(PRWEB) November 29, 2009
On Wednesday 9 December at 12.30pm the Chancellor of the Exchequer, Rt Hon Alistair Darling MP, will present his 2009 Pre-Budget Report (PBR) statement.
This year's report will be made in unique circumstances. There is a large fiscal hole for the UK Exchequer to manage; increased tax revenues will be needed. A general election will take place within the next six months, so some of the possible measures mentioned below may fall by the wayside.
What could come out of this year's PBR?
Allen & Overy's UK tax partners have provided their thoughts on what we might see:
1. There could be a VAT rise to 20% as a one step increase from the temporary 15% rate – there is a not insignificant cost to business associated with VAT rate changes even though VAT may largely be a "pass through" tax for those businesses.
2. There is some talk of a curtailment of the generous corporation tax carry forward of losses rules with a time limit on carry forward losses (with refreshing of the losses anti-avoidance provisions).
3. The new dividend exemption has given rise to some uncertainty as to what amounts to a dividend, especially in relation to overseas entities. It may be that there will be an initial move to bring some clarity to this issue.
4. One element of the foreign profits changes that has not yet been dealt with (other than the issue of CFCs, which has been postponed until later) is the current taxation of foreign branches, which is out of line with the concept of dividend exemption. There may be a further announcement on this, perhaps the start of a further consultation.
5. It will be a rare year if there are no proposed changes to the rules relating to the sale of leasing companies. And draft legislation in relation to rules relating to latent capital allowances (announced earlier this year) is expected.
6. One element in the past of trying to boost the economy has been to give enhanced capital allowances, either across the board, or in relation to SMEs or in relation to certain asset classes. This could be combined with a payable credit facility to assist those with current or carry-forward losses.
7. If the Chancellor intends to address taxpayer behaviour and/or the relationship between HMRC and taxpayers, then we may see an update on the proposed Banking Code and the first public indication that Alternative Dispute Resolution may be used to reduce the current HMRC/taxpayer dispute mountain. One approach to the Code would be to make it less onerous, so as to encourage more banks to sign up to it. Alternatively, there could be an attempt to make it mandatory for banks to adhere to it.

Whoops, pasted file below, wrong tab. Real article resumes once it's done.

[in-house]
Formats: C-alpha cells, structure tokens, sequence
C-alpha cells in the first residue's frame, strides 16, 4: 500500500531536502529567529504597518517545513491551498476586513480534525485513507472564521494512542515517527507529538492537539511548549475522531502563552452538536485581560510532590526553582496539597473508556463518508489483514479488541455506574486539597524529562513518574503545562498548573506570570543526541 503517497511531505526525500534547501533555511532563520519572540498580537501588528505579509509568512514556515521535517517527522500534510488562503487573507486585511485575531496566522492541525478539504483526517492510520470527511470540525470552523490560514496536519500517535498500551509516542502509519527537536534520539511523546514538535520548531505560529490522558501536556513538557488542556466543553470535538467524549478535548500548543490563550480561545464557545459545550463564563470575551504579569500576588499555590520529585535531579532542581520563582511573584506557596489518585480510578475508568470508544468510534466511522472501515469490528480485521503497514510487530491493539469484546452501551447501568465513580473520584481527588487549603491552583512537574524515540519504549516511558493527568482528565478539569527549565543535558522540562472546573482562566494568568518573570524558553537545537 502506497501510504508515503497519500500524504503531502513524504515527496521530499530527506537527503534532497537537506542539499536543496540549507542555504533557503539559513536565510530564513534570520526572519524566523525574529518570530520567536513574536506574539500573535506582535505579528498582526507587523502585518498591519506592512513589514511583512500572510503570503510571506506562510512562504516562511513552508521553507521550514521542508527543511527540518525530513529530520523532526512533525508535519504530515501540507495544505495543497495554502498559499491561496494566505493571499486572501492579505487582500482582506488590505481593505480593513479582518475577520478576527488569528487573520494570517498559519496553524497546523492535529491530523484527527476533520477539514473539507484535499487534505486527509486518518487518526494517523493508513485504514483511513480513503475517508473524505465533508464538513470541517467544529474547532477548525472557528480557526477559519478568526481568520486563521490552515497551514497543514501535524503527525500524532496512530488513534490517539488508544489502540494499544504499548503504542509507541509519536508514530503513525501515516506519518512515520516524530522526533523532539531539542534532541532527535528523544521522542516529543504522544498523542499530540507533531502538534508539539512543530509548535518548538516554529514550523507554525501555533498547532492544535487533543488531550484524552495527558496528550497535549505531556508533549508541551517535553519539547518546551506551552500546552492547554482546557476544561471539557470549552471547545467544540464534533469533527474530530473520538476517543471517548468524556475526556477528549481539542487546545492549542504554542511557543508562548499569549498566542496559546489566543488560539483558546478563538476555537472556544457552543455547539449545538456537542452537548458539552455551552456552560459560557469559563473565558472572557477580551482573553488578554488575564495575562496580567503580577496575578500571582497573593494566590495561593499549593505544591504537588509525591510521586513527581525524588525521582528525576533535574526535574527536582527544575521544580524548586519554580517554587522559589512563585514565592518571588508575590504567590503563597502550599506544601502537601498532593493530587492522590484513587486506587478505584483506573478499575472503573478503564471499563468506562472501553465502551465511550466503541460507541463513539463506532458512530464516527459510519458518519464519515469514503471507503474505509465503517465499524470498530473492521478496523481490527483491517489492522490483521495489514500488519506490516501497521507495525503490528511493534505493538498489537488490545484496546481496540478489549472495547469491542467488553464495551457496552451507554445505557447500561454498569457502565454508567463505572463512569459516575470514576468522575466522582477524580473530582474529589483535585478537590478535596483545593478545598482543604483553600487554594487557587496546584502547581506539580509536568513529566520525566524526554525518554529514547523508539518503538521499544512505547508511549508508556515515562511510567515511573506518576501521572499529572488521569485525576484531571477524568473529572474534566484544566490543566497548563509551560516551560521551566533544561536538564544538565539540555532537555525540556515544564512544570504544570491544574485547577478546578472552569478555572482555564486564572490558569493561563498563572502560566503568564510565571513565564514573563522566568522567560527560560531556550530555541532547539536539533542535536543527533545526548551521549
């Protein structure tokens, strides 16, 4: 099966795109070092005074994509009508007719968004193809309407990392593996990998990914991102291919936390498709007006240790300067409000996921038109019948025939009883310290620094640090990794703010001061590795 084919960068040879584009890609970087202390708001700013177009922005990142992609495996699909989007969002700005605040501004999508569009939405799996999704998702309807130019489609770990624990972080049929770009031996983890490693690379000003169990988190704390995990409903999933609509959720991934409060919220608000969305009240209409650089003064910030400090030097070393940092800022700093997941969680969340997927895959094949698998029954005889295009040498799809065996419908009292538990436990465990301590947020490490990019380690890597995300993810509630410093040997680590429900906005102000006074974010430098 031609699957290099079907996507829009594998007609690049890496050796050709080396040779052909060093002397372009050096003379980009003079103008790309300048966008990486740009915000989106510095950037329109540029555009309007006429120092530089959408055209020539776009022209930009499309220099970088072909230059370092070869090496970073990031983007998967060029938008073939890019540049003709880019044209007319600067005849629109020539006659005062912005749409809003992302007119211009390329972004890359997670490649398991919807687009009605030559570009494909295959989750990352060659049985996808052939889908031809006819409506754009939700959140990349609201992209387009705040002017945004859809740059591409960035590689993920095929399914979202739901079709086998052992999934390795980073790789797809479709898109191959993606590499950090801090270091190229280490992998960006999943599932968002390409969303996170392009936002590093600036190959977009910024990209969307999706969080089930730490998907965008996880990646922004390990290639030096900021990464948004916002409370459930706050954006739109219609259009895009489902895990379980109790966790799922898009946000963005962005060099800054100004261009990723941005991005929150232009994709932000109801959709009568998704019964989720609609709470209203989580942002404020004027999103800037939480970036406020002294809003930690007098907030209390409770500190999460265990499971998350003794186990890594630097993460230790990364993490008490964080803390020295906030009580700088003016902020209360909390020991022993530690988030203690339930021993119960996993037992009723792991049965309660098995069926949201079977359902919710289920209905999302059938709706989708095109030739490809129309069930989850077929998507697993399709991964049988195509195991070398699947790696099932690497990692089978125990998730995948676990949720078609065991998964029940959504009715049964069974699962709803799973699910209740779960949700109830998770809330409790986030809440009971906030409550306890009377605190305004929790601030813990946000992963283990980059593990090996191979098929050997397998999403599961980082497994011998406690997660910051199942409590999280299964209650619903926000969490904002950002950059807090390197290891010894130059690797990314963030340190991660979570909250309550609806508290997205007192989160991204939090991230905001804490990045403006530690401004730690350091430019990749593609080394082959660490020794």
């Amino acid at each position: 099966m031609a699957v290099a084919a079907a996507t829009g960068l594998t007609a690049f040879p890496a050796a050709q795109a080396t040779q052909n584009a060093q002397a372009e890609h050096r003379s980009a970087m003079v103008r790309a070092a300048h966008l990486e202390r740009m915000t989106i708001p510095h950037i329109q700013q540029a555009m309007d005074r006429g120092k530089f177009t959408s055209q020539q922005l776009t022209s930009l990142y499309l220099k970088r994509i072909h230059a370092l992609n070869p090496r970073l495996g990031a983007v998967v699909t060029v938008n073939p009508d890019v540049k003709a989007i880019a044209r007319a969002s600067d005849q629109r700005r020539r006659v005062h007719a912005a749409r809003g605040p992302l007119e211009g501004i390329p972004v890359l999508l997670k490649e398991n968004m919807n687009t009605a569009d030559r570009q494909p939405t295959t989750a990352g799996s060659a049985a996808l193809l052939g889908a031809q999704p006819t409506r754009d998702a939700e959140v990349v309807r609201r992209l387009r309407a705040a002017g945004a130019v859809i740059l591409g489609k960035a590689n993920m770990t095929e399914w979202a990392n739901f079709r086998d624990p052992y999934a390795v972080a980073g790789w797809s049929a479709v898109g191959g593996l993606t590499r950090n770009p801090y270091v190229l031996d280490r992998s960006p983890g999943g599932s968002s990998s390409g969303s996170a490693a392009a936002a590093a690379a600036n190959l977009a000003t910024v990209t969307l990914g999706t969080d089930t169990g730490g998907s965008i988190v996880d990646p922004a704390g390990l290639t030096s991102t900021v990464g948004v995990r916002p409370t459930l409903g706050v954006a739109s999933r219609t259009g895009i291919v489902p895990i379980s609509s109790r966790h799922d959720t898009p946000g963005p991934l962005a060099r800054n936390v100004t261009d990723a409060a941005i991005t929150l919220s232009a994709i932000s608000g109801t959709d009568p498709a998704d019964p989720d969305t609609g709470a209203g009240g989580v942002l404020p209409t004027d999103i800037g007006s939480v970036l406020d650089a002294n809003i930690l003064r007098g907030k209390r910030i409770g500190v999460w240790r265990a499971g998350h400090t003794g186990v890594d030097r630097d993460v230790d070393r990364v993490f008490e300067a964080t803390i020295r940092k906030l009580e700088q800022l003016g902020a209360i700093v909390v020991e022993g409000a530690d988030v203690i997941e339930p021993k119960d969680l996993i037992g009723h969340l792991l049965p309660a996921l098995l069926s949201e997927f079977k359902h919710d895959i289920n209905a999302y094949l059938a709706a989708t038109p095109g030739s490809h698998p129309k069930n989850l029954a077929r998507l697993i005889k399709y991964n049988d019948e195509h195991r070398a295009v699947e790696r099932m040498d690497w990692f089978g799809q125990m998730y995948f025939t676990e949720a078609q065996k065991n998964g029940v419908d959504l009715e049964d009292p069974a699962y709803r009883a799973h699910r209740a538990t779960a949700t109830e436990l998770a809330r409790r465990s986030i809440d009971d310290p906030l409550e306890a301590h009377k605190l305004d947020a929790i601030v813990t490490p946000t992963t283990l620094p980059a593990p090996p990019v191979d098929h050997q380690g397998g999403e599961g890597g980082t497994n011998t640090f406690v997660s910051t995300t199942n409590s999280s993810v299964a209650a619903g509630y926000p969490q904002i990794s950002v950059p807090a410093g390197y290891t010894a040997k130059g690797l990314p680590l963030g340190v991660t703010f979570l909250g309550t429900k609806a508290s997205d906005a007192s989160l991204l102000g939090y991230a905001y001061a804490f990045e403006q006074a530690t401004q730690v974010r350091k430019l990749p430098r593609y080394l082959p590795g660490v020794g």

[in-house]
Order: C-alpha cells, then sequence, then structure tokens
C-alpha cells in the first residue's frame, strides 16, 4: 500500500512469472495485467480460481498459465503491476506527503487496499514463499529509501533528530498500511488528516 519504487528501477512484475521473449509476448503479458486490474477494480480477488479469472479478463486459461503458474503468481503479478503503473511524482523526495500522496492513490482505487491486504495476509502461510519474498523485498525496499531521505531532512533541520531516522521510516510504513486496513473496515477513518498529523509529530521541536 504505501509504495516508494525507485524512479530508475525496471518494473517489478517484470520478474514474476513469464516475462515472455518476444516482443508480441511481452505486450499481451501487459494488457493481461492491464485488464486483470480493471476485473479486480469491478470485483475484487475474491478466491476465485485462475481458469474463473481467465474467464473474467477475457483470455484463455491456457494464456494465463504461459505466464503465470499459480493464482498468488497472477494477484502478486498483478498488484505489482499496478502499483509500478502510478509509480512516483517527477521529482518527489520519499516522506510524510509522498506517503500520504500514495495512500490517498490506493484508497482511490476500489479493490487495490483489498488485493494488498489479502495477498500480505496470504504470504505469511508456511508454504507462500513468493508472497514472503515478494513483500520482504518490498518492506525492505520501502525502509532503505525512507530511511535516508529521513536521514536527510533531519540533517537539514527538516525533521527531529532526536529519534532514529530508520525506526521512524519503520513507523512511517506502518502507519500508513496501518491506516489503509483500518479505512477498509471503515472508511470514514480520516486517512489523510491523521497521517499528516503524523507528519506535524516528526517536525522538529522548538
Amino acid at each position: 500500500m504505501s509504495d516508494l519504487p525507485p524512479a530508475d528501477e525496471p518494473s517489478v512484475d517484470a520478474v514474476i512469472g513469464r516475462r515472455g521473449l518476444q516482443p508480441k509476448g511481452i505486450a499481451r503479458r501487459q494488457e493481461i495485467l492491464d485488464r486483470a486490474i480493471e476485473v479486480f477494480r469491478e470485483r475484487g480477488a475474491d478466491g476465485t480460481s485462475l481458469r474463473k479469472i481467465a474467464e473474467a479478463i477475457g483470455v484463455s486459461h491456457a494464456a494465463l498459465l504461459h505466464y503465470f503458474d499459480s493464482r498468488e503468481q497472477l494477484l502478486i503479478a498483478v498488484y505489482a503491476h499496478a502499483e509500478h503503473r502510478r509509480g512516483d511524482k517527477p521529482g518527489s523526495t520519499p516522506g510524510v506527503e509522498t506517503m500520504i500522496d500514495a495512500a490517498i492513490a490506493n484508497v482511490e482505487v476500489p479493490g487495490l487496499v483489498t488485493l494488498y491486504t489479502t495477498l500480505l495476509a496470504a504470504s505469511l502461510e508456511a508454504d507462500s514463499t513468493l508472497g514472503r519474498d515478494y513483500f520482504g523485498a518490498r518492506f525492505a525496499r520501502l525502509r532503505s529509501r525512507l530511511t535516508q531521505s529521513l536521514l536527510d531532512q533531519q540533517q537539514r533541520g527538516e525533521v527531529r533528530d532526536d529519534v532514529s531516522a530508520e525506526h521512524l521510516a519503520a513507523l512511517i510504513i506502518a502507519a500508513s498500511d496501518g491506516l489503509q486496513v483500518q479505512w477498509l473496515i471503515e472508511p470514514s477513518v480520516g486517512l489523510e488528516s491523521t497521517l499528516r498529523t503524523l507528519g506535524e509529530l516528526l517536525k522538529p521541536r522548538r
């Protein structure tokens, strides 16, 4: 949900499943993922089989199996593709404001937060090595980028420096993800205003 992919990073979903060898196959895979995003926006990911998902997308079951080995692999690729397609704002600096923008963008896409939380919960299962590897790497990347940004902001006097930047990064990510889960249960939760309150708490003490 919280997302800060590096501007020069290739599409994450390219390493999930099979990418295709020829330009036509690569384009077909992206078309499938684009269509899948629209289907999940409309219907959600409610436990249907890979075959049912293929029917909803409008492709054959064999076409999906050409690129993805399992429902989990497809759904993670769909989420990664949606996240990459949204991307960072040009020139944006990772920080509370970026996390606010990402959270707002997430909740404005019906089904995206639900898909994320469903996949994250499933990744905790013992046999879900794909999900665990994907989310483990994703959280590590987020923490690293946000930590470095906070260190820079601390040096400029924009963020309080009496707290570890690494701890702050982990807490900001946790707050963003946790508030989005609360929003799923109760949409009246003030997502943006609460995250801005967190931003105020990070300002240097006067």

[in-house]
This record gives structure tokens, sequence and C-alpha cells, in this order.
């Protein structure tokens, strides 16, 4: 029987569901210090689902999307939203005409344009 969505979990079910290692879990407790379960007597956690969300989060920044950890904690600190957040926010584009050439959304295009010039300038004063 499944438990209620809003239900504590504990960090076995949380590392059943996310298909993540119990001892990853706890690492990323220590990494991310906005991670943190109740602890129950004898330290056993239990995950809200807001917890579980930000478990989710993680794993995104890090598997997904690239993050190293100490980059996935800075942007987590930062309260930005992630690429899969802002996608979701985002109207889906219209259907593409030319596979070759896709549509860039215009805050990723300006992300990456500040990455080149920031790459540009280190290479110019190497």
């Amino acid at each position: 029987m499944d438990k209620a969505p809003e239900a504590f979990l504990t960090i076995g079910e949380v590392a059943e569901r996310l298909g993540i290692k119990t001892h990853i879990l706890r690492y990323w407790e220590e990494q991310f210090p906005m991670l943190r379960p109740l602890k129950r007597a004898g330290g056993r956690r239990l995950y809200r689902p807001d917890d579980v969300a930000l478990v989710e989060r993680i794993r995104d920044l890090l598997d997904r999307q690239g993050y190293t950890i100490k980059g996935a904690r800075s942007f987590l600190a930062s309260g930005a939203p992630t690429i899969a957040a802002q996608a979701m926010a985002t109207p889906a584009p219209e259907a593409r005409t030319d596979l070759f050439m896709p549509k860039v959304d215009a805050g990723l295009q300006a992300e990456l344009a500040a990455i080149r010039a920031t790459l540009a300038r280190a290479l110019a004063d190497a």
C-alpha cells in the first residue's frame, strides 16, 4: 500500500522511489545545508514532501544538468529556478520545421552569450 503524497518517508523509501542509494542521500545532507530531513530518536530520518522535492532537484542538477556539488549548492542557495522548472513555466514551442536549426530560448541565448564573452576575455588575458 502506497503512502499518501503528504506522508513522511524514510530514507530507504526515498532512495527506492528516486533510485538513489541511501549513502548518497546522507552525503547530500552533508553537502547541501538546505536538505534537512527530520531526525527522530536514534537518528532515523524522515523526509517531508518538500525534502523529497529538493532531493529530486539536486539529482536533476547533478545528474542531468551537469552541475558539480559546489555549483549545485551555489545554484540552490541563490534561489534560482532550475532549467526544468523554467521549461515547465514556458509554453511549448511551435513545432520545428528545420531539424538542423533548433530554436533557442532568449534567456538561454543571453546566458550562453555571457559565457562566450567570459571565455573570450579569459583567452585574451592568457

8. Following the decision in the HSBC case that the 1.5% SDRT season ticket charge is unlawful, there is likely to be a further announcement about how the issue of shares into clearing systems and depositaries is to be taxed.
9. The new 50% income tax rate makes the 18% CGT rate look particularly attractive. There is a danger that the new rate will lead to a reduction of tax on certain profits from 40% to 18% rather an increase from 40% to 50% – this suggests either an increase in the general rate of CGT or the introduction of a higher CGT rate for "short term" gains.
10. We may see some anti-avoidance rules relating to the introduction of the 50% tax rate.
11. The recasting of the rules relating to MPs' expenses could give rise to some change in the rules relating to the principal private residence relief.
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Notes for Editors:
1. Allen & Overy is an international legal practice with approximately 5,000 staff, including some 450 partners, working in 31 major centres worldwide.
2. In this press release 'Allen & Overy' means Allen & Overy LLP and/or its affiliated undertakings.
3. The term 'partner' is used to refer to a member of Allen & Overy LLP or to an employee or consultant with equivalent standing and qualifications or to an individual with equivalent status in one of Allen & Overy LLP's affiliated undertakings.